With this carbon/temperature interactive model, students investigate the role of atmospheric carbon in the greenhouse effect using a relationship between atmospheric carbon dioxide and global temperature.

In this lab activity, students use a chemical indicator (bromothymol blue) to detect the presence of carbon dioxide in animal and plant respiration and in the burning of fossil fuels and its absence in the products of plant photosynthesis. After completing the five parts of this activity, students compare the colors of the chemical indicator in each part and interpret the results in terms of the qualitative importance of carbon sinks and sources.

This animation depicts the carbon cycle in a fashion that is suited for younger audiences. The video discusses how carbon enters and exits the environment through both natural and human-driven ways.

One of a suite of online climate interactive simulations, this Greenhouse Gas Simulator uses the bathtub model to demonstrate how atmospheric concentrations of CO2 will continue to rise unless they are lowered to match the amount of CO2 that can be removed through natural processes.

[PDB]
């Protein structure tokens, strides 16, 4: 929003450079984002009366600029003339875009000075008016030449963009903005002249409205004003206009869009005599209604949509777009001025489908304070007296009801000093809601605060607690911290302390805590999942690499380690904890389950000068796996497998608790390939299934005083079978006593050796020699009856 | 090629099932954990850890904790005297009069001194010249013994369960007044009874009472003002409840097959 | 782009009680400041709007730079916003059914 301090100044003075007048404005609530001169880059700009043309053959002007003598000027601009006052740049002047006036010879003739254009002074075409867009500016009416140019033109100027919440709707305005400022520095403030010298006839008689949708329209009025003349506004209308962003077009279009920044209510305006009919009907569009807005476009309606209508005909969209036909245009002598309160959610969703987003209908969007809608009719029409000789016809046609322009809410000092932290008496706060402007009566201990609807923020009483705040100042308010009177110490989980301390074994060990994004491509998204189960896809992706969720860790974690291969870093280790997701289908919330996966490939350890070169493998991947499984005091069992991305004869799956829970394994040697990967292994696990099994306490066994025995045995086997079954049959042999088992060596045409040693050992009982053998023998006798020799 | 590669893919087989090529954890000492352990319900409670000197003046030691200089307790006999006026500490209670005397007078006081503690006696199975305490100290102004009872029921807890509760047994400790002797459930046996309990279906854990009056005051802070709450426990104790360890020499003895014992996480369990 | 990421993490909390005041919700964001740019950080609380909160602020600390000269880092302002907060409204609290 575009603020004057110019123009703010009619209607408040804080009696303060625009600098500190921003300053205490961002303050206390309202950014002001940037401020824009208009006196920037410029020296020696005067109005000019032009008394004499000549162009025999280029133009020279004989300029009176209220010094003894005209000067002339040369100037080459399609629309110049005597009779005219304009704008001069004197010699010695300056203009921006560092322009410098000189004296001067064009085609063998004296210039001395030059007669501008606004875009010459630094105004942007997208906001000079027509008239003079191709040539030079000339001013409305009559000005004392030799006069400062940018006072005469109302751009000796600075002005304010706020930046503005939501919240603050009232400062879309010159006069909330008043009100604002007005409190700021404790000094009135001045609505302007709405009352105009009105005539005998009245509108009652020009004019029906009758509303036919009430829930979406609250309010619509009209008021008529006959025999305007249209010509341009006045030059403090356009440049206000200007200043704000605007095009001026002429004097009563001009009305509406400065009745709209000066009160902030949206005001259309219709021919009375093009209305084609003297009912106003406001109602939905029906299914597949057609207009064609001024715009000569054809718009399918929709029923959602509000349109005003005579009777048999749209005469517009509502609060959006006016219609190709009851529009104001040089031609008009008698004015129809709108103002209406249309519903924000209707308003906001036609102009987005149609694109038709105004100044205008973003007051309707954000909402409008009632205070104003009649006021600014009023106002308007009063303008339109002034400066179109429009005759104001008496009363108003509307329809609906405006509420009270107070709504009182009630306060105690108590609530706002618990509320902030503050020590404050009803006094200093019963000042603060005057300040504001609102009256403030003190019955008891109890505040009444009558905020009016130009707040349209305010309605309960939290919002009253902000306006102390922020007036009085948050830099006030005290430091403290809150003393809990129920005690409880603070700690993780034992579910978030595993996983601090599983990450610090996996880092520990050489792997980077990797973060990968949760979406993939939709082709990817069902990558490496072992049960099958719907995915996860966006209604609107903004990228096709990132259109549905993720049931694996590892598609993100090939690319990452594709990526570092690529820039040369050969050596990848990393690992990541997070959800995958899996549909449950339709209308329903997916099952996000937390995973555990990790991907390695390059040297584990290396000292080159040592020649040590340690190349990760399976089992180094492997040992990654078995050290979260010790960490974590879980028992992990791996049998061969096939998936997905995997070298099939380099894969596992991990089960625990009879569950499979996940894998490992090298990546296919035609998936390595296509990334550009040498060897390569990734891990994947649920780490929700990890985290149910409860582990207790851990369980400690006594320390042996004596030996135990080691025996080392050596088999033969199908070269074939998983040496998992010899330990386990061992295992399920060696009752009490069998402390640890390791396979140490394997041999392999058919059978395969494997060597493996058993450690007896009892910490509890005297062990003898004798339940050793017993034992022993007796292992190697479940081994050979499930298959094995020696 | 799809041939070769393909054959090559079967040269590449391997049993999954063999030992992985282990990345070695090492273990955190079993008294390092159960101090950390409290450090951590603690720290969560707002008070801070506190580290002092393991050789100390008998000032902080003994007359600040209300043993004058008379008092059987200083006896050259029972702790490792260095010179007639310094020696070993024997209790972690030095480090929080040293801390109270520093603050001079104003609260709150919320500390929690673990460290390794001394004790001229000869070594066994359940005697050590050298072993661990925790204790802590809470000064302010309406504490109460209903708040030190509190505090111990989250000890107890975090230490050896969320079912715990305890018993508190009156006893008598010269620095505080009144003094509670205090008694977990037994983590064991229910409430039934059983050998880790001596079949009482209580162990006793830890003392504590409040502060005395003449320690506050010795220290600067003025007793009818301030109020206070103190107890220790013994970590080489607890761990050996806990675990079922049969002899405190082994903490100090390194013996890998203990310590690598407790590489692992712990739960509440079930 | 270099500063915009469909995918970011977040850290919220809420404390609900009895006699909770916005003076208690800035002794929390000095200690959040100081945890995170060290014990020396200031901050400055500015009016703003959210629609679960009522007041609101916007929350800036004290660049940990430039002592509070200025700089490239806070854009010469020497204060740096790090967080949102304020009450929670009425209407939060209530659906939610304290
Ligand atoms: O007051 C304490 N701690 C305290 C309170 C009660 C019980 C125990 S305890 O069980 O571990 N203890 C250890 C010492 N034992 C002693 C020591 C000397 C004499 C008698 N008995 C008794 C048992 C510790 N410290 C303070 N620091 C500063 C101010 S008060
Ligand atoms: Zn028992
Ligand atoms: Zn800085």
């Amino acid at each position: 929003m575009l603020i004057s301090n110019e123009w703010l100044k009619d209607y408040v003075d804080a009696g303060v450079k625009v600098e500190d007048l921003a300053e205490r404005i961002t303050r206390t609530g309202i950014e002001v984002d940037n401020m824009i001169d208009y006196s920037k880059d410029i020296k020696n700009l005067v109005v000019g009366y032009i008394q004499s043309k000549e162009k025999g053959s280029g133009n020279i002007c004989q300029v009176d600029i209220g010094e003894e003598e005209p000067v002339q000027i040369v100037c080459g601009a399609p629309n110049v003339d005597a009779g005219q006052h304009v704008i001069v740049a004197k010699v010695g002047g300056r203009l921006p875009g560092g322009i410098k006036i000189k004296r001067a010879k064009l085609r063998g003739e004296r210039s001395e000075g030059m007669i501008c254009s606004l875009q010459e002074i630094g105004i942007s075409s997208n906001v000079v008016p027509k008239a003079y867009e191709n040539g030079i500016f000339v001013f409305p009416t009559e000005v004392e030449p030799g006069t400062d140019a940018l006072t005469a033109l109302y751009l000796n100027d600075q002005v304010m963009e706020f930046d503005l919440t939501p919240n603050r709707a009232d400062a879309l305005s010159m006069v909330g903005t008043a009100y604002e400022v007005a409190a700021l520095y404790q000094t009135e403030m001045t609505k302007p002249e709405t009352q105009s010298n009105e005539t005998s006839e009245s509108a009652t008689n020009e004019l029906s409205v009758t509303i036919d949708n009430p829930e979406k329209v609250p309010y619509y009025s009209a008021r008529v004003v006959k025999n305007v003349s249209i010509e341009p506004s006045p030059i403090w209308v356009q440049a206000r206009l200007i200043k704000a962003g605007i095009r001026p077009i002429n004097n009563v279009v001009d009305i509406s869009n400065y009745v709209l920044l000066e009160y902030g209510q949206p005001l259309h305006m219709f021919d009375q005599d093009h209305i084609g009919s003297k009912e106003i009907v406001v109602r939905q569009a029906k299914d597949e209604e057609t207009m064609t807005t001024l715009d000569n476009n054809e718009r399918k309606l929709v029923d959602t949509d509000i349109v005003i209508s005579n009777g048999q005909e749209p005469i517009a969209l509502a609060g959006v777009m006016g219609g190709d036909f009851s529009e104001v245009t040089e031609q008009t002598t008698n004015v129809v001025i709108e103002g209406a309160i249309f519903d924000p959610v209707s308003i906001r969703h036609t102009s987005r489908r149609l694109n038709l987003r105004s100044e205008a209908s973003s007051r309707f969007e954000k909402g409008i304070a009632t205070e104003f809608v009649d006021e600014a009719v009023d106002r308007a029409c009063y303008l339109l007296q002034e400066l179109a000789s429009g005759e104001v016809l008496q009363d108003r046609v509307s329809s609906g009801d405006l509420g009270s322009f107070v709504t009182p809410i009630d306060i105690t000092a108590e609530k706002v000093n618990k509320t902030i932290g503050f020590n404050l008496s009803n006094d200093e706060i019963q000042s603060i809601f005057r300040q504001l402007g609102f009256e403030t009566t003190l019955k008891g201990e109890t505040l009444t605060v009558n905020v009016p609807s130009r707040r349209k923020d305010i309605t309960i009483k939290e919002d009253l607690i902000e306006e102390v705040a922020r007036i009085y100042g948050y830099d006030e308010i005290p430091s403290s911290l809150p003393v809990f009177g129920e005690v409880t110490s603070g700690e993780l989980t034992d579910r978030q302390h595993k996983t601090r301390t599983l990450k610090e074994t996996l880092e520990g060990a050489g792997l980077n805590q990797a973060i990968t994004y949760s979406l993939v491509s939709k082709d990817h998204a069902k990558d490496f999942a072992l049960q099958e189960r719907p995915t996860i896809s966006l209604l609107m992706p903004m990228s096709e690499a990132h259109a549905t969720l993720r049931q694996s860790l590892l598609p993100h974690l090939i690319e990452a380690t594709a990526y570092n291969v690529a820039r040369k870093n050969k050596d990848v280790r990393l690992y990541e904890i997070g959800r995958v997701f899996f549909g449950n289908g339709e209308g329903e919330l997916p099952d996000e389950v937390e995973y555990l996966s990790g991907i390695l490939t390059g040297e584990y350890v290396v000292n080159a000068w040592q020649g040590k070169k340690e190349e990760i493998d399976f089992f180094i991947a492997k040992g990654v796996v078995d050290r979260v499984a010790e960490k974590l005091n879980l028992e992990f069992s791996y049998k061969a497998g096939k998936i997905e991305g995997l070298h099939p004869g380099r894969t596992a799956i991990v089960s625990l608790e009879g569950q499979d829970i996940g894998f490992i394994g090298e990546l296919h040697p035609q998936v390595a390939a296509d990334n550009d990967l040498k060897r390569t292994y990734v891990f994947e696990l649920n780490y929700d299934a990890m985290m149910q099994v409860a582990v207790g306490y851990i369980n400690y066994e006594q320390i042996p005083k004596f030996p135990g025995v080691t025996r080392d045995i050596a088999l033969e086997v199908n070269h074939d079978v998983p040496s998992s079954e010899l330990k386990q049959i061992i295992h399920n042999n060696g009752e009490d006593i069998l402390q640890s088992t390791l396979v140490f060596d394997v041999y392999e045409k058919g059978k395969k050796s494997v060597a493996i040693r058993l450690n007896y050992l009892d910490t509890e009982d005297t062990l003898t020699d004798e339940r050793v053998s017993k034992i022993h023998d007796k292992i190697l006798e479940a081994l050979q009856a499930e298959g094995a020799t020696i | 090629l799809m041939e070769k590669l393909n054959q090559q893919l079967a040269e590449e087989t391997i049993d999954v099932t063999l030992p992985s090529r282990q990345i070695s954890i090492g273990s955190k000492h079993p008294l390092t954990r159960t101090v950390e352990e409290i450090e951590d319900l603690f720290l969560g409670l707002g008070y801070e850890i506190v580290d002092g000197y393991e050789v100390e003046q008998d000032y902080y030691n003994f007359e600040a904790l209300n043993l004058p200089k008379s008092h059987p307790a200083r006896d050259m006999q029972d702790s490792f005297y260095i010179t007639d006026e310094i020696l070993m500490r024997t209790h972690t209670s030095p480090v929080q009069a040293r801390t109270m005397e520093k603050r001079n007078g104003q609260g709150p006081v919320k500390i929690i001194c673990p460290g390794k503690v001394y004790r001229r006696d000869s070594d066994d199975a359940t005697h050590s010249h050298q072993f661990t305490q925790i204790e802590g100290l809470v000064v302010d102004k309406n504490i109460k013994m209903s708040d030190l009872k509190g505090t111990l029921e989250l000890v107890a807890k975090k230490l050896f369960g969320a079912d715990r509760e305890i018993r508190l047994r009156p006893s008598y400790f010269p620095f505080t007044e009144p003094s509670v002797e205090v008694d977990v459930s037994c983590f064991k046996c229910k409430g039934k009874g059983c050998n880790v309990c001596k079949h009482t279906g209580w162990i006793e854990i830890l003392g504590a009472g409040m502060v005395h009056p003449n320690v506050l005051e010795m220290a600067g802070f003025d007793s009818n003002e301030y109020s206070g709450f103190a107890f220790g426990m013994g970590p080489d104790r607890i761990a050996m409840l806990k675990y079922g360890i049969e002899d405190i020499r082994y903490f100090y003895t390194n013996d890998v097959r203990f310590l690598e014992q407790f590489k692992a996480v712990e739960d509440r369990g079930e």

This narrated slide presentation shows the carbon cycle, looking at various parts of this biogeochemical sequence by examining carbon reservoirs and how carbon is exchanged among them and the atmosphere.

This simulation allows the user to project CO2 sources and sinks by adjusting the points on a graph and then running the simulation to see projections for the impact on atmospheric CO2 and global temperatures.

This video highlights the work of climate scientists in the Amazon who research the relationship between deforestation, construction of new dams, and increased amounts of greenhouse gases being exchanged between the biosphere and the atmosphere.